Under certain and limited conditions, an excluded person may be employed by or contract with a provider that receives payments from federal health programs:
- Where the federal health care program does not pay, directly or indirectly, for the items or services furnished by the excluded person;
- Where a provider employs or contracts with an excluded person to furnish items or services solely to a non-federal health care program beneficiary.
Providers that identify potential liability on the basis of the employment of, contracting with, or arranging for services with an excluded person may be required to use the OIG’s Provider Self-Disclosure Protocol (“SDP”) to disclose and resolve the potential liability.
How To Determine Whether A Person Is Excluded
To aid providers, the OIG maintains a List of Excluded Individuals and Entities (the “LEIE”) on its website. The New York State Office of the Medicaid Inspector General maintains its own list as well.
When verifying individuals and entities using the LEIE, the Special Advisory Bulletin recommends that providers maintain documentation of the initial name search performed, such as a screen-shot and any additional searches. Because the LEIE contains information available at the time of the exclusion, providers should also verify by searching for other names (e.g. maiden name) as well. Additionally, although a provider may contract with another entity to screen a person or entity against the LEIE, a provider is nonetheless charged with the responsibility of determining and knowing whether an individual or entity has been excluded.2
Although using the LEIE is not required by law, to help ensure compliance and avoid liability, providers are encouraged to consult the LEIE regularly to determine the exclusion status of current employees and contractors, as well as potential employees and contractors.3 Since the OIG updates the LEIE on a monthly basis, it is recommended that providers likewise check the LEIE monthly to minimize the risks of potential overpayments and liability. New York recommends a similar monthly checking.
The OIG recommends that to determine which persons should be screened against the LEIE, the provider should review each job category or contractual relationship to determine whether the item or service being provided is directly or indirectly or in whole or in part, payable by a federal health care program. If so, then the best mechanism for limiting liability is to screen all persons that perform under that contract or that are in that job category. Providers should employ a similar methodology to determine when to screen contractors, subcontractors and the employees of contractors. The risk of potential liability is greater for those items and services that are integral to patient care because such items and services are typically payable by a federal health care program.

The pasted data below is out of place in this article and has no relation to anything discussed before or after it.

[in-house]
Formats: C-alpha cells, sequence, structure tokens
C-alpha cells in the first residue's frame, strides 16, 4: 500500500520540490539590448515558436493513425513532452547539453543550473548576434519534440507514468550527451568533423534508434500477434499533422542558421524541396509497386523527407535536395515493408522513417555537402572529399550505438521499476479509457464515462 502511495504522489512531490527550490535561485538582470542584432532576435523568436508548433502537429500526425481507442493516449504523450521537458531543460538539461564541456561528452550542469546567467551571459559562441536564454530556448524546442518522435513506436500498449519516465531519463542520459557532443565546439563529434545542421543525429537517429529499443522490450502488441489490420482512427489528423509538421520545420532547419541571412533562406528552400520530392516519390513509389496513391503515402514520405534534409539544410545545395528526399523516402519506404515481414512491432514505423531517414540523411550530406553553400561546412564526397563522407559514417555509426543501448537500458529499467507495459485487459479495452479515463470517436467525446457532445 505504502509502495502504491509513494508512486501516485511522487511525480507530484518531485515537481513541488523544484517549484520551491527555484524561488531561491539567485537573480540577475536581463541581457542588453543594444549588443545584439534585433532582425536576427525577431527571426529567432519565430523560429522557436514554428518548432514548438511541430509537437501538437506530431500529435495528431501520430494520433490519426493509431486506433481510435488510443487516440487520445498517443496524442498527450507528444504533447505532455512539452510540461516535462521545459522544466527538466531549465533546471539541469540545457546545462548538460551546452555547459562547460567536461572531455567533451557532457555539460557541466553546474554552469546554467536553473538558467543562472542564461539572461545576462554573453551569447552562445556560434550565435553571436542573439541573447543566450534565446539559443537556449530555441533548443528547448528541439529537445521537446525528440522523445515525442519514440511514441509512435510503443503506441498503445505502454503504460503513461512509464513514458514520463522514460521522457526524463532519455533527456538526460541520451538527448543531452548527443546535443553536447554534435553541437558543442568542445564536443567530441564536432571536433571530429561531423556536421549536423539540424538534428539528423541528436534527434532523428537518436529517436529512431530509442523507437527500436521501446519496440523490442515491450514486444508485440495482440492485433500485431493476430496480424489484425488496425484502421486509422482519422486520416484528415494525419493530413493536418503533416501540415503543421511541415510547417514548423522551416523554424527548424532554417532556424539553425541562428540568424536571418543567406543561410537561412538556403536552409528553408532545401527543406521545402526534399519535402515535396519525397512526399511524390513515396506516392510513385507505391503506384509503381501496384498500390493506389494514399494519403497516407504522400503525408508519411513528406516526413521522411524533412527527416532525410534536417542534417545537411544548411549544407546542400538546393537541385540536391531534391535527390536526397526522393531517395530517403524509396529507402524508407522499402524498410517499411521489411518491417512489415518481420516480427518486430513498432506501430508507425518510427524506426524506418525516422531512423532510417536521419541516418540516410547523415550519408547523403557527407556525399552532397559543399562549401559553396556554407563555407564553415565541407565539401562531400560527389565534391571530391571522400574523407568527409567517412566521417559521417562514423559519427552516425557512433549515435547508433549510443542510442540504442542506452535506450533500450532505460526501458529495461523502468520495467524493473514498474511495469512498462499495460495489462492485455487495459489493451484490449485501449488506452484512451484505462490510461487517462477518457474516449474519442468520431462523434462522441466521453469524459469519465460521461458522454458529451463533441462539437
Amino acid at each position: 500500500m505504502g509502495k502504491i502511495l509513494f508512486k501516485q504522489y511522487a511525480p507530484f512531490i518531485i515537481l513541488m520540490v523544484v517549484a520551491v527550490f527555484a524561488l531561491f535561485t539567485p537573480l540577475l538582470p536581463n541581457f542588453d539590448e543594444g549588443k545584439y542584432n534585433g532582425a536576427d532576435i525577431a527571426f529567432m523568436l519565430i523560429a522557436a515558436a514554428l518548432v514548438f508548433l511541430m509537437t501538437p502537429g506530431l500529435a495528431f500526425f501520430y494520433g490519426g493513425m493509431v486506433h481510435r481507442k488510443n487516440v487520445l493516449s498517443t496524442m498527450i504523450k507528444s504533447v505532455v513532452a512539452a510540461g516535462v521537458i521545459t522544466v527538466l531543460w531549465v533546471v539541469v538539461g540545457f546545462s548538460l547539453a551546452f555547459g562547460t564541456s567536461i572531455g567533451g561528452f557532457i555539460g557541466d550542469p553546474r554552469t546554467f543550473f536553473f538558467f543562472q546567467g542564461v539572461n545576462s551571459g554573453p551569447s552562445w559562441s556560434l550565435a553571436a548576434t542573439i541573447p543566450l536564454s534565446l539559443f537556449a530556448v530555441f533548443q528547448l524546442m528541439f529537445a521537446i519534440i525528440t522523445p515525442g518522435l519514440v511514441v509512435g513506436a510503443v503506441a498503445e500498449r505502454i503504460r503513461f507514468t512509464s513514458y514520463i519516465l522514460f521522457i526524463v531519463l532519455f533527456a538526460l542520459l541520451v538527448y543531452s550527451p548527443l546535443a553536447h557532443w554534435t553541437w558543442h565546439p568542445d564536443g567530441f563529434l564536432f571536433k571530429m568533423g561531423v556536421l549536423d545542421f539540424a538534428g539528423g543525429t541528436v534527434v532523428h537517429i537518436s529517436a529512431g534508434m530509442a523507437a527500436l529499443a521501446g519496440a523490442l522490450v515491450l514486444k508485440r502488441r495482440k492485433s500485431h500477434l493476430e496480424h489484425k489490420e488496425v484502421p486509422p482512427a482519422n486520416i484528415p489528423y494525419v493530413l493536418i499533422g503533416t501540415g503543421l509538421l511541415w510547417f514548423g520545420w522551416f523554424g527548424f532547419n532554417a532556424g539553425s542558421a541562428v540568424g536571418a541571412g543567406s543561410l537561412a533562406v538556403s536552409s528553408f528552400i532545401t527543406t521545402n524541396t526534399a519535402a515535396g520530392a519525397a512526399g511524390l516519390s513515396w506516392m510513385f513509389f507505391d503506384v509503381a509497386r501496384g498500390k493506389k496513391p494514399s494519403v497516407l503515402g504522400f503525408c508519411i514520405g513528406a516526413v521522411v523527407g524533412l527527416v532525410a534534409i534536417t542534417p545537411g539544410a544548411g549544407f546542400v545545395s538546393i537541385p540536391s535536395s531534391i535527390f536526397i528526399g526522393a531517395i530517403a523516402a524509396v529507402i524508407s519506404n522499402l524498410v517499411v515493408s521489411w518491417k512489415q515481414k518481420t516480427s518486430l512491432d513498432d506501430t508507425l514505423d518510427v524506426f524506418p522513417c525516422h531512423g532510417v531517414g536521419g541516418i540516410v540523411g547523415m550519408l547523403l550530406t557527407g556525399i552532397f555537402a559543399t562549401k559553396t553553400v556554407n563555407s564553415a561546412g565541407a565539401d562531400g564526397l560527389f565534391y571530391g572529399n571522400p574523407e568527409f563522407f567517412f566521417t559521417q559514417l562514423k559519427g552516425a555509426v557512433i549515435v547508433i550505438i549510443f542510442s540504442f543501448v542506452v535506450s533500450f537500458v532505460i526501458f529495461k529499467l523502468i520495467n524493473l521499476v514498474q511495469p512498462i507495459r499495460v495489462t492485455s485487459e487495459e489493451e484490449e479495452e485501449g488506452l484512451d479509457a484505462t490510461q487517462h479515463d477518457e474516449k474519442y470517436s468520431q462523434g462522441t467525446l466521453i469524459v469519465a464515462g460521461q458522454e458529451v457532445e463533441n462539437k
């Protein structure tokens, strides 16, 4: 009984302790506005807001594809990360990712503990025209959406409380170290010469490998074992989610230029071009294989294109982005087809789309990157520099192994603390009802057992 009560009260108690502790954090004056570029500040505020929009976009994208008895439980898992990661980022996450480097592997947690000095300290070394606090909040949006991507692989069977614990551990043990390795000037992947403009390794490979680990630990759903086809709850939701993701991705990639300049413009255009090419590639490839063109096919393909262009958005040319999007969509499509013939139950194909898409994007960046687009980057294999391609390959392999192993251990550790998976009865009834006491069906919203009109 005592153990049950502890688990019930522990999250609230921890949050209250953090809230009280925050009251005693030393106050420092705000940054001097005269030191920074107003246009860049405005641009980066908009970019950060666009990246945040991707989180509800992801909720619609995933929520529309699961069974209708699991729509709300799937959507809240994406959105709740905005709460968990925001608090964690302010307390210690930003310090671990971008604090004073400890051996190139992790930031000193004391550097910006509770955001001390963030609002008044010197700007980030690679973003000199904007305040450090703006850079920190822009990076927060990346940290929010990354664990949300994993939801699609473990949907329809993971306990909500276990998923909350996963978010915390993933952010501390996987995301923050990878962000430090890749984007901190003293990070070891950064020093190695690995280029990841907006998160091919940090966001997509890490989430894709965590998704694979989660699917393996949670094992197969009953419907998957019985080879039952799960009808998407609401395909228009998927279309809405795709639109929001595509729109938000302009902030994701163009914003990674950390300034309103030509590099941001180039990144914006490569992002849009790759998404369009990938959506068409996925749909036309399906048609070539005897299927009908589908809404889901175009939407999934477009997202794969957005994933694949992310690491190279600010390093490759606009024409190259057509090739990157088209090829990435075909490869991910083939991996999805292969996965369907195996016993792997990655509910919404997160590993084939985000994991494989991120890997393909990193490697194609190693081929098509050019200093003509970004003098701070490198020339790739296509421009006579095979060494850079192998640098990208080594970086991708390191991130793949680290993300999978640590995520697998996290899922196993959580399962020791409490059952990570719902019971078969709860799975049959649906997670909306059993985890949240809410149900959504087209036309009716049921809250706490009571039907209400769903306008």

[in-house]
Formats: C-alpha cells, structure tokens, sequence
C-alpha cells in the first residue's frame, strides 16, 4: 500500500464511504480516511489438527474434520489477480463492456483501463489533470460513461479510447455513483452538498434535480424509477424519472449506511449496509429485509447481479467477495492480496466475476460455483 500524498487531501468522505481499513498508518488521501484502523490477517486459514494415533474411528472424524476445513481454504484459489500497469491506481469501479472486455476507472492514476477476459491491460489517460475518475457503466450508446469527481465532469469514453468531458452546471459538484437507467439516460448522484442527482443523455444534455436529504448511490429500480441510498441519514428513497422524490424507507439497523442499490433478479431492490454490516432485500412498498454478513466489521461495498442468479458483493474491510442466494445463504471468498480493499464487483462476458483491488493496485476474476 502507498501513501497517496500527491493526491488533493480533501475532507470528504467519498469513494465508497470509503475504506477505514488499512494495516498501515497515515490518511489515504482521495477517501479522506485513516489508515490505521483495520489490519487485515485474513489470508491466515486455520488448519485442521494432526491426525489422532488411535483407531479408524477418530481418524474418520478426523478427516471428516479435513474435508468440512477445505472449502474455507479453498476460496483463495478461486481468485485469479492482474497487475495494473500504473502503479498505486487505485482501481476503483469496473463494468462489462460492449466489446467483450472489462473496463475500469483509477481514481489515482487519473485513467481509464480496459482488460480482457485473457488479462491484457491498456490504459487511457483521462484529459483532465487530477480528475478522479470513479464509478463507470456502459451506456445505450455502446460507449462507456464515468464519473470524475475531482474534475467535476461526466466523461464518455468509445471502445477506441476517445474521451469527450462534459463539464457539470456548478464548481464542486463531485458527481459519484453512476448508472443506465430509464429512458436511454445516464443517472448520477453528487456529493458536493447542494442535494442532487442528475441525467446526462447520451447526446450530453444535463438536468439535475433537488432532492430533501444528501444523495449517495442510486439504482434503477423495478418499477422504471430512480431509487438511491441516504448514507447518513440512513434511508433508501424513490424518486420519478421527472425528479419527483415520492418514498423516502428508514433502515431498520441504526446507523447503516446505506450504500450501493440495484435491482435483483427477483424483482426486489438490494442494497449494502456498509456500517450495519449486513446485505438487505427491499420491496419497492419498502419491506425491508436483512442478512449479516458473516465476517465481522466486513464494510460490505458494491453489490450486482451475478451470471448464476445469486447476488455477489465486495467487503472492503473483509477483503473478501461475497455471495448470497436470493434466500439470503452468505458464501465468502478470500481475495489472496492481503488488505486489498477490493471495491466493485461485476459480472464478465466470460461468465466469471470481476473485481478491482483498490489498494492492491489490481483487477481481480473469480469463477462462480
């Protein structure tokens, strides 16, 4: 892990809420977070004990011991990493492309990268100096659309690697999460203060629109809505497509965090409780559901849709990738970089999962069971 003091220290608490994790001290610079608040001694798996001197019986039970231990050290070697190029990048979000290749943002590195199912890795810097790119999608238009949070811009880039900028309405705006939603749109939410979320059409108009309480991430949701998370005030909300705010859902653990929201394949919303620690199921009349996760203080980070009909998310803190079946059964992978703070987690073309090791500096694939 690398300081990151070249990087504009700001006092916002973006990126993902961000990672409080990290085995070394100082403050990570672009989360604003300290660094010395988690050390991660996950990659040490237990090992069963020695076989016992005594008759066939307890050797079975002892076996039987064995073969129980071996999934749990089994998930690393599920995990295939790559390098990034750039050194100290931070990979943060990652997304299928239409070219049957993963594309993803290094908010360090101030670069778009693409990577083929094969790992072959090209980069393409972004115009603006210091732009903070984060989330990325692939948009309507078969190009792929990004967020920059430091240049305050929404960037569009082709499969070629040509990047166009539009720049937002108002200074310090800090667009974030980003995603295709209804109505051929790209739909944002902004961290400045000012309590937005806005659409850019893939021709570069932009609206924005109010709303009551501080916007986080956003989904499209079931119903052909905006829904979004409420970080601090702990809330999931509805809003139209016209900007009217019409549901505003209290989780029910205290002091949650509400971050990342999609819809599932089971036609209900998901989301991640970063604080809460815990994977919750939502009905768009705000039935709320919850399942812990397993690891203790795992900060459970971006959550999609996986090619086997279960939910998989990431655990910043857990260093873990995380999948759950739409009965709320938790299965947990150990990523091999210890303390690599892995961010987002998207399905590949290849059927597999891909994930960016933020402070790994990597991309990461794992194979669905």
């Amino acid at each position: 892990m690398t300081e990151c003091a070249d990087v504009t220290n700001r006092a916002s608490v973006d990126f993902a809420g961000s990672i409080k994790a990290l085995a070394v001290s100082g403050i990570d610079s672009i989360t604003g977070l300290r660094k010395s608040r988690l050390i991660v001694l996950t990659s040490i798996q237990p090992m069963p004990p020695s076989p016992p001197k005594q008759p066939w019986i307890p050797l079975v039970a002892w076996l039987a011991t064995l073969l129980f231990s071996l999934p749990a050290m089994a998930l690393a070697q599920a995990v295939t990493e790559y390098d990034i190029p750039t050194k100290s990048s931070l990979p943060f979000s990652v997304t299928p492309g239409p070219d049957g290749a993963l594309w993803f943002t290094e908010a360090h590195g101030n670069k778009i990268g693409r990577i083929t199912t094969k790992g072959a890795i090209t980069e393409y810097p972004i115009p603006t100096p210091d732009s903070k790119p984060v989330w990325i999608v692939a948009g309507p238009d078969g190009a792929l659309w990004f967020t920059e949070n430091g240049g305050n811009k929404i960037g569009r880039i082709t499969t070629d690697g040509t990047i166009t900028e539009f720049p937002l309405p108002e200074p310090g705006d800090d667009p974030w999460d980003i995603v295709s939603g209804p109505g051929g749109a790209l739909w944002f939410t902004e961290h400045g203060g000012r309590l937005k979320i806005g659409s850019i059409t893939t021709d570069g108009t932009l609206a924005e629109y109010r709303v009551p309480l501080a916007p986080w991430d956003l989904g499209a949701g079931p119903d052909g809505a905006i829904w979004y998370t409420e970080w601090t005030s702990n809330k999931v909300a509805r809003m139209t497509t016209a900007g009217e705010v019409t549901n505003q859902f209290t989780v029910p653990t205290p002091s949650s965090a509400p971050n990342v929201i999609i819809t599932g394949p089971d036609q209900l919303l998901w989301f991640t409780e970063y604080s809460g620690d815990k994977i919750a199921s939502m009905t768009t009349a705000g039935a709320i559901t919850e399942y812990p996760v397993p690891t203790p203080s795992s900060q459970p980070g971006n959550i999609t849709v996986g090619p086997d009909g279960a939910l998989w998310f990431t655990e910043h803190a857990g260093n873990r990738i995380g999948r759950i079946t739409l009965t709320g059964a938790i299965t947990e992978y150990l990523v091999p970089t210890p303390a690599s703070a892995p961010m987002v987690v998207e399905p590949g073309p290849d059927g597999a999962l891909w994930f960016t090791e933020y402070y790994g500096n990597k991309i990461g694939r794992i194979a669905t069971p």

For health care providers enrolled in Medicare and Medicaid, due diligence and monitoring of employees and contractors, as well as potential employees and contractors, is imperative. The failure to do so may result in liability such as exclusions and civil monetary penalties. Moreover, in light of the Federal and State governments ongoing and increased efforts to protect against fraud and abuse, effective regulatory compliance efforts remain crucial.
Hiscock & Barclay has extensive experience in the areas of Medicare and Medicaid regulatory compliance, self-disclosures, audits, investigations, fraud detection and prevention, preparing and implementing compliance plans and programs, and conducting internal audits. Should you have any questions regarding the issues raised in this Legal Alert, please contact Melissa M. Zambri, Chair of the firm’s Health Care & Human Services Practice Area at (518) 429-4229 or email@example.com, Margaret Surowka Rossi at (518) 429-4295 or firstname.lastname@example.org, Bella Satra at (518) 429-4299 or email@example.com or any member of our firm’s Health Care & Human Services Practice Area.
1 The OIG originally published a Special Advisory Bulletin in September 1999 on the effects of exclusion from participation in federal health care programs which also provided guidance regarding contracting with and employing excluded persons (“1999 Bulletin”). The Special Advisory Bulletin replaces and supersedes the 1999 Bulletin.
2 Although a provider may use a contractor to screen persons or entities, a provider should request and maintain documentation from the contractor. A provider maintains responsibility for ensuring that a proper screening was performed.
3 In 2011, the Centers for Medicare and Medicaid Services issued regulations requiring the States to screen all enrolled providers monthly.